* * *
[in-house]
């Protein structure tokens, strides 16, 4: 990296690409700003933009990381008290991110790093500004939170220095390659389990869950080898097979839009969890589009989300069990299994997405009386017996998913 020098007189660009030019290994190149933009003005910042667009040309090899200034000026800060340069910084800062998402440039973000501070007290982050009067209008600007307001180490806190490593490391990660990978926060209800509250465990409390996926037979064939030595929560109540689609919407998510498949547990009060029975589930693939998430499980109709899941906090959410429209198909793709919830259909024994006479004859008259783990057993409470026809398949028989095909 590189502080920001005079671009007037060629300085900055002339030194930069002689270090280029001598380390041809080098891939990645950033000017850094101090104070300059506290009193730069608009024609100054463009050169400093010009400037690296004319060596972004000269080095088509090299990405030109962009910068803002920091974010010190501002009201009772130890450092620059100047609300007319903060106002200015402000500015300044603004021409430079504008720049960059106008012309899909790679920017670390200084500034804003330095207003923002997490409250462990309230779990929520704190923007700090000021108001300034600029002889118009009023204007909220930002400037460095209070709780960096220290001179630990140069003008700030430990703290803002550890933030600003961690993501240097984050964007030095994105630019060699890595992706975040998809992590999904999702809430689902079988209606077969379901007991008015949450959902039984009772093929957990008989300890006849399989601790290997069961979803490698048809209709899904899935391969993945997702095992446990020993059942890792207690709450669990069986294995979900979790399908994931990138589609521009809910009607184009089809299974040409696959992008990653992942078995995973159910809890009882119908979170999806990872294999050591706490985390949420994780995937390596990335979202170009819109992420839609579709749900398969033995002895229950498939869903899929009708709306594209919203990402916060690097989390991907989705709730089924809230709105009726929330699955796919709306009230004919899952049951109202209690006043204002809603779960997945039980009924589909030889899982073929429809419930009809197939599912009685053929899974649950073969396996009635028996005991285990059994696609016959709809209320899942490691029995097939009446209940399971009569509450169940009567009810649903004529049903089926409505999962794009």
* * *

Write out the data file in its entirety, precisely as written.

[in-house]
């Protein structure tokens, strides 16, 4: 990296690409700003933009990381008290991110790093500004939170220095390659389990869950080898097979839009969890589009989300069990299994997405009386017996998913 020098007189660009030019290994190149933009003005910042667009040309090899200034000026800060340069910084800062998402440039973000501070007290982050009067209008600007307001180490806190490593490391990660990978926060209800509250465990409390996926037979064939030595929560109540689609919407998510498949547990009060029975589930693939998430499980109709899941906090959410429209198909793709919830259909024994006479004859008259783990057993409470026809398949028989095909 590189502080920001005079671009007037060629300085900055002339030194930069002689270090280029001598380390041809080098891939990645950033000017850094101090104070300059506290009193730069608009024609100054463009050169400093010009400037690296004319060596972004000269080095088509090299990405030109962009910068803002920091974010010190501002009201009772130890450092620059100047609300007319903060106002200015402000500015300044603004021409430079504008720049960059106008012309899909790679920017670390200084500034804003330095207003923002997490409250462990309230779990929520704190923007700090000021108001300034600029002889118009009023204007909220930002400037460095209070709780960096220290001179630990140069003008700030430990703290803002550890933030600003961690993501240097984050964007030095994105630019060699890595992706975040998809992590999904999702809430689902079988209606077969379901007991008015949450959902039984009772093929957990008989300890006849399989601790290997069961979803490698048809209709899904899935391969993945997702095992446990020993059942890792207690709450669990069986294995979900979790399908994931990138589609521009809910009607184009089809299974040409696959992008990653992942078995995973159910809890009882119908979170999806990872294999050591706490985390949420994780995937390596990335979202170009819109992420839609579709749900398969033995002895229950498939869903899929009708709306594209919203990402916060690097989390991907989705709730089924809230709105009726929330699955796919709306009230004919899952049951109202209690006043204002809603779960997945039980009924589909030889899982073929429809419930009809197939599912009685053929899974649950073969396996009635028996005991285990059994696609016959709809209320899942490691029995097939009446209940399971009569509450169940009567009810649903004529049903089926409505999962794009």